Do Legal Origins Have Persistent Effects Over Time? A Look at Law and Finance around the World c. 1900

by Aldo Musacchio

Overview — A significant number of recent papers find legal origins to be strongly correlated with current indices of rule of law, financial development, the regulation of entry and labor, and the concentration of ownership, among other things. Few studies, however, have explored whether correlations between institutions and economic and financial outcomes hold in the past. For this reason, we cannot be certain that the alleged persistence of the effects of these institutions passes the scrutiny of history. This paper examines specifically the relationship between legal origins and financial development by analyzing countries' legal traditions and the extent of investor protections and financial development over time. Key concepts include:

  • Circa 1910, the protection of shareholders did not rely strongly on government or court enforcement of shareholder rights.
  • In many countries, companies reliant on outside financing had to win investor trust by either building good reputations or writing strong protections for small shareholders into their company bylaws.
  • The findings of this paper do not imply that legal origin cannot be a significant explanatory variable of the differences observed in financial development today. Instead, they suggest a need for more research into how shocks of the 20th century triggered a political process that led to state intervention and regulation, which ended up making legal origin matter more.

Author Abstract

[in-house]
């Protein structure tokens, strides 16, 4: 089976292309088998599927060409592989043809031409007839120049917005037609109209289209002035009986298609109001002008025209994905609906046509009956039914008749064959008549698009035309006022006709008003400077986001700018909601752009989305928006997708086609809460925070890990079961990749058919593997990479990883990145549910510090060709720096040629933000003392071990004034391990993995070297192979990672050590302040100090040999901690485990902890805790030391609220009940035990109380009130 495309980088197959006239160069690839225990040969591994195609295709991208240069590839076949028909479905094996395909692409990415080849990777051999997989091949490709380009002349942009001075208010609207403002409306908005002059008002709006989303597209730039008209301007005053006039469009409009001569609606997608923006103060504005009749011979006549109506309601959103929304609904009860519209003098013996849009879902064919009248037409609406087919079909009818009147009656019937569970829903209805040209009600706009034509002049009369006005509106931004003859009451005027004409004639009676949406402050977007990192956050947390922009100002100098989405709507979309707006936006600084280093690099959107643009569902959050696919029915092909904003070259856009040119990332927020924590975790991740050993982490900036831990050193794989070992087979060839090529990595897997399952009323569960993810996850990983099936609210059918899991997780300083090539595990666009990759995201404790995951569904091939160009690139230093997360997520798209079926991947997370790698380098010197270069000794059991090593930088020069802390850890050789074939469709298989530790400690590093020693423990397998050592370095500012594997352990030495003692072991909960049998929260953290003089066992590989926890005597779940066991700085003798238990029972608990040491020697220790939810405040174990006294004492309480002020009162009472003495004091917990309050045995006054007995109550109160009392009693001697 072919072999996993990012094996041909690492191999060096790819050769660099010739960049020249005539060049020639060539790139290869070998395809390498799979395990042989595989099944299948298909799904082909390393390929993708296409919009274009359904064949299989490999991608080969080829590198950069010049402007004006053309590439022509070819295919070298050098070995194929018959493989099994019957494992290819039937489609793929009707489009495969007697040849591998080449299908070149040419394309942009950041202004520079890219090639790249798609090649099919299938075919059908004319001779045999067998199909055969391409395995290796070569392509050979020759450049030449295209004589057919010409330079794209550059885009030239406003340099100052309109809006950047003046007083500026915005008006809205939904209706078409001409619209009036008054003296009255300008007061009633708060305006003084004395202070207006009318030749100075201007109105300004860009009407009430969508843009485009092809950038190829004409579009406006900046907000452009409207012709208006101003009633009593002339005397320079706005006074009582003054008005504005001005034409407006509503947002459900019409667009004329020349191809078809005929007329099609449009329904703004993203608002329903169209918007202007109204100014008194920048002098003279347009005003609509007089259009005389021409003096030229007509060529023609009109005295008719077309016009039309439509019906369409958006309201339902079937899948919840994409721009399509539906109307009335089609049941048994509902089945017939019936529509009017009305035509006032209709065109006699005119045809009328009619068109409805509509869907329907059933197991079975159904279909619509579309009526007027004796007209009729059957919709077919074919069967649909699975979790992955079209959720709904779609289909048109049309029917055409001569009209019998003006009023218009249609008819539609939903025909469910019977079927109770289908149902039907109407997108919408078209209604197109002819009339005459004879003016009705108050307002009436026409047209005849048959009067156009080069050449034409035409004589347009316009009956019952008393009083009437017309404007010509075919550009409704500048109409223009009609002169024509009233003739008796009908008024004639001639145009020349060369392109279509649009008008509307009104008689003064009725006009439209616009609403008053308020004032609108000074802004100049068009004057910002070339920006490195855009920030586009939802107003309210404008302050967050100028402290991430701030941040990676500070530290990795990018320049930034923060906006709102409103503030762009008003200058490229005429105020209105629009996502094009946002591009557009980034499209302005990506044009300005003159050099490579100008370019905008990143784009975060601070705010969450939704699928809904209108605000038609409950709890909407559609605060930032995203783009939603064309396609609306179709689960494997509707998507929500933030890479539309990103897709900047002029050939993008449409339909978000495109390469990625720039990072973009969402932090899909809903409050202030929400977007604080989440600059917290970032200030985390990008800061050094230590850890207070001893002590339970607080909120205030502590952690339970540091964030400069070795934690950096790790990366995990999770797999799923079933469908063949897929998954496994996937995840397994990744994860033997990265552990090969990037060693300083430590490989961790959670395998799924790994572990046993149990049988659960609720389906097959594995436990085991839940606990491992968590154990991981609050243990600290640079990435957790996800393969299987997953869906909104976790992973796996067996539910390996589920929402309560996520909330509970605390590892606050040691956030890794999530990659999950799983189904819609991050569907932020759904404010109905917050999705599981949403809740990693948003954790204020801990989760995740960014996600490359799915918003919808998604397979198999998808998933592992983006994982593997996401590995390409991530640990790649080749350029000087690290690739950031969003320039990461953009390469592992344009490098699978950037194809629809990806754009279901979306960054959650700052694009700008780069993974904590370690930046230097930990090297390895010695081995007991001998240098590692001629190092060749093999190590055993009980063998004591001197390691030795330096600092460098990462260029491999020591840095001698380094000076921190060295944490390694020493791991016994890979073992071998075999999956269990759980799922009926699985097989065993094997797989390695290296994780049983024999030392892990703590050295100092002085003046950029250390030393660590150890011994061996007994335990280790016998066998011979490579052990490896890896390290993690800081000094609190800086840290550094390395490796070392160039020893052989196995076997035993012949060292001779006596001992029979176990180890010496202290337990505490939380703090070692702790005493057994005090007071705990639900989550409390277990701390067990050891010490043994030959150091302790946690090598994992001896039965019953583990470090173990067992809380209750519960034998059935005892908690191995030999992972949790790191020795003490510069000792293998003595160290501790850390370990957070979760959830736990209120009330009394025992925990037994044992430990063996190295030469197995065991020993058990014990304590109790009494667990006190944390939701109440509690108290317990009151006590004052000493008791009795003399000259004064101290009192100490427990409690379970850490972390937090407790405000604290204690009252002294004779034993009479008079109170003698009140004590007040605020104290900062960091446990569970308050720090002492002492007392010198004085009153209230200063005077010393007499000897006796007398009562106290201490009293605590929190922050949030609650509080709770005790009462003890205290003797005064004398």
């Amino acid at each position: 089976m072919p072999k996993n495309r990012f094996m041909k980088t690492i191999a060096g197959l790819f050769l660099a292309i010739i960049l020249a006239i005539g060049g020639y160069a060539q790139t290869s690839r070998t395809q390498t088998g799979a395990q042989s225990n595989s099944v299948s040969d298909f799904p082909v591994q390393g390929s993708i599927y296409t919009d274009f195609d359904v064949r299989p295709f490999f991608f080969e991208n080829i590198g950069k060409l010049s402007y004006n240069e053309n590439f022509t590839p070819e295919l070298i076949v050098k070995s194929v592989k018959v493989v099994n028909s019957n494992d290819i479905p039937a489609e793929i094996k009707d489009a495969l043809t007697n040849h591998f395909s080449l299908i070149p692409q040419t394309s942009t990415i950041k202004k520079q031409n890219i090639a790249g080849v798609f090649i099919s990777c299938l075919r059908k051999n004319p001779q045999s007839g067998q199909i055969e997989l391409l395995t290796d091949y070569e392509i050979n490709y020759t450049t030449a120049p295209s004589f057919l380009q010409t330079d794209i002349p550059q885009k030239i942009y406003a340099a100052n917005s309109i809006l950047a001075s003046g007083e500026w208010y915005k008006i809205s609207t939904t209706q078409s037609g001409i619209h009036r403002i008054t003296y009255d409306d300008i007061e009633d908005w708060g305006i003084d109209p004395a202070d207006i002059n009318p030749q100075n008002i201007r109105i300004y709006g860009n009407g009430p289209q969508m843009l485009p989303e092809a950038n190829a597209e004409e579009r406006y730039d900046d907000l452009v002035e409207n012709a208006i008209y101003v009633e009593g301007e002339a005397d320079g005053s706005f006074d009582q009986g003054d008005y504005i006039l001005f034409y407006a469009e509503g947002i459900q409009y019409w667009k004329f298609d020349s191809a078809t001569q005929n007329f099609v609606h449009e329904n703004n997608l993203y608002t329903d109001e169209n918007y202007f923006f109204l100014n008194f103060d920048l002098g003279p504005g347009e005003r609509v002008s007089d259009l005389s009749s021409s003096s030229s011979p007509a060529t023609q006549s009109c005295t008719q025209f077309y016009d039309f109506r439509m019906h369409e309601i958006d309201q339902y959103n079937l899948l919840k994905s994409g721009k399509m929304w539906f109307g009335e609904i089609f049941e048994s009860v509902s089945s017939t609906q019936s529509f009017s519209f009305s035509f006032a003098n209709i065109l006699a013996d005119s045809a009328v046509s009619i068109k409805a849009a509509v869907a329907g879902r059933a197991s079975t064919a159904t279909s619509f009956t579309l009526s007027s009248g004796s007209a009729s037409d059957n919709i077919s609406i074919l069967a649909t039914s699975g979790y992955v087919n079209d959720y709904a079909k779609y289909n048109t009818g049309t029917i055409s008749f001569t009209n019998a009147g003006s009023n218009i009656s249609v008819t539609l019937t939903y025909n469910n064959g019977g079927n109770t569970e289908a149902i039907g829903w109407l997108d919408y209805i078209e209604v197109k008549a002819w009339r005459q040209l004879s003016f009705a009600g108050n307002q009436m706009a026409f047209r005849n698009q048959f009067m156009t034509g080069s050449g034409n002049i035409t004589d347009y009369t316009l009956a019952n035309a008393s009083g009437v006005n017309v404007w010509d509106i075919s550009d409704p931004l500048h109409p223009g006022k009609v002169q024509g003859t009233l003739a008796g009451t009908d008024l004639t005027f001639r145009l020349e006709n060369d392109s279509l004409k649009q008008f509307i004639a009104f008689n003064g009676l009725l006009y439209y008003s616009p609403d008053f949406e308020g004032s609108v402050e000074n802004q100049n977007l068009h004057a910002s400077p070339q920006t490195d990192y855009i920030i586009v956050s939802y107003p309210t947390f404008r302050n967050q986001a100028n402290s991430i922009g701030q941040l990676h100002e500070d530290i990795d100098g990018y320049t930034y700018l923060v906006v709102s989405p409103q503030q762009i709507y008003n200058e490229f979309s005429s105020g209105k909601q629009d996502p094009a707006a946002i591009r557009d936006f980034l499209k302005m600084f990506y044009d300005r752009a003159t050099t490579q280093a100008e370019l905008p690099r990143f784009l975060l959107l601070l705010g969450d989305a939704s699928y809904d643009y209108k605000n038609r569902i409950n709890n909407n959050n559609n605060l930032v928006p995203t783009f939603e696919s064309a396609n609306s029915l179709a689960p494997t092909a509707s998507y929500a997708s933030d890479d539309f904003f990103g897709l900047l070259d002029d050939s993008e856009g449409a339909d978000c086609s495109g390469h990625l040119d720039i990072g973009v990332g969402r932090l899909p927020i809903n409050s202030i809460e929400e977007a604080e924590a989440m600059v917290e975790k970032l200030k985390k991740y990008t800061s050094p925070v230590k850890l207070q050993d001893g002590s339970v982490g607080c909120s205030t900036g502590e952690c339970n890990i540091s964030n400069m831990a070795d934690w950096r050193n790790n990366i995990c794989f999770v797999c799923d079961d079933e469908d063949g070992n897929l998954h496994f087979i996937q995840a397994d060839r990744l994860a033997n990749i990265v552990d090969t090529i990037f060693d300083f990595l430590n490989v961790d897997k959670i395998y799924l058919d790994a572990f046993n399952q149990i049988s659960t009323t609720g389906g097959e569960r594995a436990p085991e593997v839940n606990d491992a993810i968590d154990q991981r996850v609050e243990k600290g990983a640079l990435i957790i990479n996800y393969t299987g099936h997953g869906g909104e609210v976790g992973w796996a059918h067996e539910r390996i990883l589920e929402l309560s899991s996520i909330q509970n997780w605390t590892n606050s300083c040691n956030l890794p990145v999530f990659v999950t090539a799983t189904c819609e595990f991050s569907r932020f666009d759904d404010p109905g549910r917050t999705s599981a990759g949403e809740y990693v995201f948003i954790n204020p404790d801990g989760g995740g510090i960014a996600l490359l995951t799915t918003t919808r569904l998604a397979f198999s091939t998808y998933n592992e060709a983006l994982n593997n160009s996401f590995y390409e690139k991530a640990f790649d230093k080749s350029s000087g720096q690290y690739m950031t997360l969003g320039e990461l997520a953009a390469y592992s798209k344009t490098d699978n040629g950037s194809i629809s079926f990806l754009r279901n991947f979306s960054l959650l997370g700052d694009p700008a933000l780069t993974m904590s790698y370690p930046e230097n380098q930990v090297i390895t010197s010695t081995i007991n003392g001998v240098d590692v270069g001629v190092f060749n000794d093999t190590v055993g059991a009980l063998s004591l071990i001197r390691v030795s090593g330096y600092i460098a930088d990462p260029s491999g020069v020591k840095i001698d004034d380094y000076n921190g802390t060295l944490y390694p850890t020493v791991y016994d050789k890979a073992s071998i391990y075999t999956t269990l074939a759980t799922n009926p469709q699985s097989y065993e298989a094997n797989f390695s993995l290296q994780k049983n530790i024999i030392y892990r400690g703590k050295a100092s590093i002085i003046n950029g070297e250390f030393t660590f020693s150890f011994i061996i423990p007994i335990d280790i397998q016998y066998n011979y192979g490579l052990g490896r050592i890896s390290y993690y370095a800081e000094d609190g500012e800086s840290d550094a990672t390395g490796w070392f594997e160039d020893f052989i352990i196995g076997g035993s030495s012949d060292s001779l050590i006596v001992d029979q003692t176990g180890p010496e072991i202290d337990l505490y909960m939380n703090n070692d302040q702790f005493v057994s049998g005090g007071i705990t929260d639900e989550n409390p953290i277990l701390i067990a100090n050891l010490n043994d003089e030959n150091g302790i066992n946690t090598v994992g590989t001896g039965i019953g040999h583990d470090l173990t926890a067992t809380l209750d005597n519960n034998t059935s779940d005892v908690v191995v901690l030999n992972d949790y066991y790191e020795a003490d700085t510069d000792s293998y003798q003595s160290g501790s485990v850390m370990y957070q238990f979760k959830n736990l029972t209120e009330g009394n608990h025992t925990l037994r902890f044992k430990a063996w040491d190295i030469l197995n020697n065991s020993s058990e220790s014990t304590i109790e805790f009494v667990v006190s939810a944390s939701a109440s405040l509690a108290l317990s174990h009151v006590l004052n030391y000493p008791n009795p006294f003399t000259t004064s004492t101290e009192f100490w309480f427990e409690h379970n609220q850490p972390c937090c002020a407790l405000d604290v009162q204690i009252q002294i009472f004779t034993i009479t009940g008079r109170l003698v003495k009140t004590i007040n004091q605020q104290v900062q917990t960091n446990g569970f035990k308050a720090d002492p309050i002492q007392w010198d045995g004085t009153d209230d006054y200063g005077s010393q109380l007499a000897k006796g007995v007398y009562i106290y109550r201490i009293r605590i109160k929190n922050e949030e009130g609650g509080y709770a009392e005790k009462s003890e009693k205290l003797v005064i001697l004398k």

How persistent are the effects of legal institutions adopted or inherited in the distant past? A substantial literature argues that legal origins have persistent effects that explain clear differences in investor protections and financial development around the world today (La Porta et al, 1998, 1999 and passim). This paper examines the persistence of the effects of legal origins by examining new estimates of different indicators of financial development in more than 20 countries in 1900 and 1913. The evidence presented does not yield robust results that can sustain the hypothesis of persistence effects of legal origin, but it is not powerful enough to reject it either. Then the paper examines if there were systematic differences in the extent of investor protections across countries, since that is the main channel through which legal origin affects financial development, and shows that all the evidence supports the idea of relative convergence in corporate governance practices across legal families circa 1900. The paper concludes that, if the evidence presented is representative, the variation observed in financial development around the world today is likely a product of events of the twentieth century rather than a consequence of long-term (and persistent) differences occasioned by legal traditions.

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